Life After Residency

Well, it may come as no surprise to you that in between my last post and now, I’ve continued to move through chief year at full throttle.

There’s never a shortage of things to do and situations to take care of. There is always something that we can work to improve upon. There is always another meeting to attend or an educational conference to run. There is always another email to either send or respond to. There is always another schedule request to accommodate. There is always another project to work on.

The list goes on and on and on.

My co-chiefs and I get through all of this by simply taking things a day at a time. We’ve had to really prioritize our organization skills to ensure that things don’t get missed, especially as our clinical obligations and the time we spend studying for the board exam have started to ramp up. Applying for fellowship and scheduling interviews haven’t made me any less busier either. And with recruitment season around the corner, things are really going to be taken up several notches. It really is a miracle that we’re managing to do all that we’re doing in the midst of our crammed schedules πŸ˜…. The love we have for the residency program is real though, and our motivation to continue enhancing the resident experience to the best of our abilities is something that continues to guide us through the all of the madness!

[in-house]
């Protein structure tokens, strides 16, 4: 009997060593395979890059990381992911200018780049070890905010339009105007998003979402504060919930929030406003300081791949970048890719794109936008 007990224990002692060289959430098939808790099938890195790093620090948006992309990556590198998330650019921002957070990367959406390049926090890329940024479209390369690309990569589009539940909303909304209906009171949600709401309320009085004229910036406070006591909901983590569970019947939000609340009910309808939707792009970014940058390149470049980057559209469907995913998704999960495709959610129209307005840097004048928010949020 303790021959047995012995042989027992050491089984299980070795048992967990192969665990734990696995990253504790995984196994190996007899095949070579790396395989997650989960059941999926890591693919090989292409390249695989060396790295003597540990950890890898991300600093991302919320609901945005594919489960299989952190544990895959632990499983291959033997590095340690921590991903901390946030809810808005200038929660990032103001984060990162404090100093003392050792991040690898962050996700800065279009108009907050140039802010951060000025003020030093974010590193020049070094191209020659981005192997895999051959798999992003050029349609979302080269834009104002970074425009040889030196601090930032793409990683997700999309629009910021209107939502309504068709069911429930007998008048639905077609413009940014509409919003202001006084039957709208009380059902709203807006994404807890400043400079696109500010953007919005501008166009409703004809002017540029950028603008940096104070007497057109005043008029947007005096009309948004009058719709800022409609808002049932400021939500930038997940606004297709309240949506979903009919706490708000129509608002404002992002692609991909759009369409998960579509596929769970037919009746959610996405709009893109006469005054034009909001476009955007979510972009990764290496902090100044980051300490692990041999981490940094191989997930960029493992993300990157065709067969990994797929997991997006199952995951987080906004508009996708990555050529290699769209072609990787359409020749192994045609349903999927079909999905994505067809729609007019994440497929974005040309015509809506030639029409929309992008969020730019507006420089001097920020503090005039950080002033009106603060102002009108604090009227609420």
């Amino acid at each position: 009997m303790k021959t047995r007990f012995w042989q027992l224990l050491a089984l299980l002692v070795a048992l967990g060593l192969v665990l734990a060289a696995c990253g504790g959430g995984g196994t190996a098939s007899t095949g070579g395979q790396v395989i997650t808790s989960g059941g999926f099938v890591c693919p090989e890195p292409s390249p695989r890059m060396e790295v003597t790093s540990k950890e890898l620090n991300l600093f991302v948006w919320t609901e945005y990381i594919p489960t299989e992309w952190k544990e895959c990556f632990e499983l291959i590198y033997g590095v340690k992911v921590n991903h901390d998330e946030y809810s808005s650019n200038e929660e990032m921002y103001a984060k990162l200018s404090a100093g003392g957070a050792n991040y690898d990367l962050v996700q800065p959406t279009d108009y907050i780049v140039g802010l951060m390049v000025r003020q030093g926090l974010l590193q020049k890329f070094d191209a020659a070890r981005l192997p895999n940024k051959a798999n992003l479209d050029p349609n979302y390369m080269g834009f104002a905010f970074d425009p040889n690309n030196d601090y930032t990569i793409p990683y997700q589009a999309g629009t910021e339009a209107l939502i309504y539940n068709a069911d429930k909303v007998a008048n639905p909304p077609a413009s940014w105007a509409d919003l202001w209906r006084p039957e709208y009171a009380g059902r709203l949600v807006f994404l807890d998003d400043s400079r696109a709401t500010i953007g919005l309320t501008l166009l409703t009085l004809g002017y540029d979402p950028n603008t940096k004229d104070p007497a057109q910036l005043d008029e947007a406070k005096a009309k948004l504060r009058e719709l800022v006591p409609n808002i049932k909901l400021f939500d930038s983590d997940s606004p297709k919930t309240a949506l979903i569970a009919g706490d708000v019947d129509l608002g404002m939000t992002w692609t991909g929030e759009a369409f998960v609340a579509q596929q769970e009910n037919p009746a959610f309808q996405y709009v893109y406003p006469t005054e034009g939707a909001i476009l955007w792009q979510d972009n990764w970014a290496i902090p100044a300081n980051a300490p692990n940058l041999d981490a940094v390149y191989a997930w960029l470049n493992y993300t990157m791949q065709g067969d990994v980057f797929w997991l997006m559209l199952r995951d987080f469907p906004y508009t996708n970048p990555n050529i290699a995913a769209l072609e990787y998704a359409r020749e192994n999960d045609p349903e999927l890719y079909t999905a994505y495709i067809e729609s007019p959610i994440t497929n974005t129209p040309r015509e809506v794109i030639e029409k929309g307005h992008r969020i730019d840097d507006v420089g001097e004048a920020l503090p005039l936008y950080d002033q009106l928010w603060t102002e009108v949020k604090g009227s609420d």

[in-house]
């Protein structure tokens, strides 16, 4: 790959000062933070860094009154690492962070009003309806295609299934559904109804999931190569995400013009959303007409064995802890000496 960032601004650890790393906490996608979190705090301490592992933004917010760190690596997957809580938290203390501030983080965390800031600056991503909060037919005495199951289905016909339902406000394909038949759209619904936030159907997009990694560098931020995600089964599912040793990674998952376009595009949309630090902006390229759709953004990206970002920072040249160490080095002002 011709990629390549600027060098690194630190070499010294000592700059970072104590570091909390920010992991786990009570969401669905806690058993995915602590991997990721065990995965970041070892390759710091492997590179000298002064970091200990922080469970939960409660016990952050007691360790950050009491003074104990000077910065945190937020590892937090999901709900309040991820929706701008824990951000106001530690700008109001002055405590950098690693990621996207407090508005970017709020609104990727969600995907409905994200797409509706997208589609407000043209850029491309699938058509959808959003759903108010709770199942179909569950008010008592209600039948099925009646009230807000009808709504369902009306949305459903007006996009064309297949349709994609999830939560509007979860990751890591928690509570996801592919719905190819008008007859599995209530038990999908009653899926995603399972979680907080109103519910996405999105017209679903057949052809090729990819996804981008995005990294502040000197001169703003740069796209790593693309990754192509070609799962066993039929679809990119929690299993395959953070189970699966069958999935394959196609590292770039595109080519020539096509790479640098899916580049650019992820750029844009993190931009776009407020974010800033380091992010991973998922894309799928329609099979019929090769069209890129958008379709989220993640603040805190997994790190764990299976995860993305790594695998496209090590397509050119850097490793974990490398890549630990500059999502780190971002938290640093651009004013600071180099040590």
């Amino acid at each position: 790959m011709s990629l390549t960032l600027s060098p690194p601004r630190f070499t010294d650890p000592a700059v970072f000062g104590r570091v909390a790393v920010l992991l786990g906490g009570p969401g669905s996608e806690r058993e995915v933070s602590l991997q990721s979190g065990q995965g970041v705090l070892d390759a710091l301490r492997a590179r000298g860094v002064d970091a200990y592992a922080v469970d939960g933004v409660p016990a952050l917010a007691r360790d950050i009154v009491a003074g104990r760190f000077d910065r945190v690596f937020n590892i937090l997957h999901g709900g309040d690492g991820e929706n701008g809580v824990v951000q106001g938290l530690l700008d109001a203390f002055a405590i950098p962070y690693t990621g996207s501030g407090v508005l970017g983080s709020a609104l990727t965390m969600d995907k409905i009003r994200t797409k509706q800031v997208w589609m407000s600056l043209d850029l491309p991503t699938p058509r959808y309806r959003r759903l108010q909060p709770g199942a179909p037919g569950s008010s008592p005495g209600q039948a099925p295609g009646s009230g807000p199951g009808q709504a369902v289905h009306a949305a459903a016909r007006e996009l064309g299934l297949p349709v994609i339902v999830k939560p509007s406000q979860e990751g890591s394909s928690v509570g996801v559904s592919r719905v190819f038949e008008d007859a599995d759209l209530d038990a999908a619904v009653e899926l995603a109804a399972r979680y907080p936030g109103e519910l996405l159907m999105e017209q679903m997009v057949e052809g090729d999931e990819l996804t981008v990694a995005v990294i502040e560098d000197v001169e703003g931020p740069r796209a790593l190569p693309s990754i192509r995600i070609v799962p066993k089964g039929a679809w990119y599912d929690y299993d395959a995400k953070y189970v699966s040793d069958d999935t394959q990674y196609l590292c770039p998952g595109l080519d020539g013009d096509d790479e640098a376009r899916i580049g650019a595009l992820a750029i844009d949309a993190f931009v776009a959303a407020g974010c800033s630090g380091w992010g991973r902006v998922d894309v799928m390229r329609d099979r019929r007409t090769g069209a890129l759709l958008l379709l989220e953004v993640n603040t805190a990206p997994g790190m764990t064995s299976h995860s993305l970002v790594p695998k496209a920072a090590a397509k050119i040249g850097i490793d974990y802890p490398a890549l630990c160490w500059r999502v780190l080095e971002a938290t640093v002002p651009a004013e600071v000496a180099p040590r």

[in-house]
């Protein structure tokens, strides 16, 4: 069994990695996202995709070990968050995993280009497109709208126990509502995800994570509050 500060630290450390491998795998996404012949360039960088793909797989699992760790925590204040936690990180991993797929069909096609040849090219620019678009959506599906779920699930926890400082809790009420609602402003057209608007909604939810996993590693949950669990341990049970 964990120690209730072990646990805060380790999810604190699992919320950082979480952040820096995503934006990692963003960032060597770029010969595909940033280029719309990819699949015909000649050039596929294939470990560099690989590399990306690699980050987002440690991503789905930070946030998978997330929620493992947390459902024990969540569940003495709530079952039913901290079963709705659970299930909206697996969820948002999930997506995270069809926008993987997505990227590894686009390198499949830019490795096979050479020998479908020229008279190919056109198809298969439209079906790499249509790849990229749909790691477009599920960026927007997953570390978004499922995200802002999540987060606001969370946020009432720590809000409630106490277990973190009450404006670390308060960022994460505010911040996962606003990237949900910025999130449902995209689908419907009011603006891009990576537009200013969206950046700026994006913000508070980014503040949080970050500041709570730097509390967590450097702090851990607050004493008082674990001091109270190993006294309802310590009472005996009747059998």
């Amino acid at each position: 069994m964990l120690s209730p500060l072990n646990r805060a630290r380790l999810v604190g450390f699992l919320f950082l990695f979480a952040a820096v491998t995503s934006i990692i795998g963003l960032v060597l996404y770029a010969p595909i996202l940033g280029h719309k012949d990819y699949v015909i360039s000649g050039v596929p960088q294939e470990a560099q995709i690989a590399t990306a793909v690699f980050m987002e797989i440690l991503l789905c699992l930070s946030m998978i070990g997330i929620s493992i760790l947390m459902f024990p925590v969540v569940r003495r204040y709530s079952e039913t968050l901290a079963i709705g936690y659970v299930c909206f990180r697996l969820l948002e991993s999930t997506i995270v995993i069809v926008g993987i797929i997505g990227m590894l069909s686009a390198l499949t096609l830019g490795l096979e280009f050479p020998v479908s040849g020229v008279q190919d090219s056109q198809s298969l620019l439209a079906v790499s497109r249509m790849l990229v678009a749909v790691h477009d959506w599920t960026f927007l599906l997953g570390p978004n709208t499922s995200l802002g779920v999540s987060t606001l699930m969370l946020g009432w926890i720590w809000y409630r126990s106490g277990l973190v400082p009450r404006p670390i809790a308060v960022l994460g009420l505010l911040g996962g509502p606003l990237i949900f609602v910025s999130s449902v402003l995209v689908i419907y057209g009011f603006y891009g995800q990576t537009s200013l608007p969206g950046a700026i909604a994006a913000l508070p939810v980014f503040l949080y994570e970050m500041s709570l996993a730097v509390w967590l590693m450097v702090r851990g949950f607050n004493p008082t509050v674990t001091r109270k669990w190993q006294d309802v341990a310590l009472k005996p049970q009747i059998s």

I mentioned that our clinical obligations have ramped up quite a bit over the past month, and if you read my last post you may remember that I discussed my thoughts and feelings about working as an attending for the first time in the clinical setting. Well, I’m happy to say that all of my clinical experiences as an attending thus far have turned out to be positive!

So far, I’ve been a preceptor in the outpatient resident continuity clinic, the attending on-service for a week on the general pediatrics team in the inpatient setting, a consultant as part of the child protection team, a hospitalist caring for newborns overnight, and the pediatric admissions coordinator where I literally coordinate admissions and transfers to the children’s hospital while managing the bed flow of the hospital (if that sounds stressful, that’s because IT IS πŸ™ƒ). Additionally, I’ve been able to work as a pseudo-clinical nephrology fellow in the pediatric nephrology clinic, where I have my own panel of patients I care for throughout my chief year. There’s so much that I could say about each of these experiences, but I’ll spare you the novel πŸ˜‚. What I will say is that I’ve had the great fortune of working with such stellar residents and medical students so far, especially during my time on the inpatient general pediatrics service.

The first clinical team that I ever led as an attending physician! 😊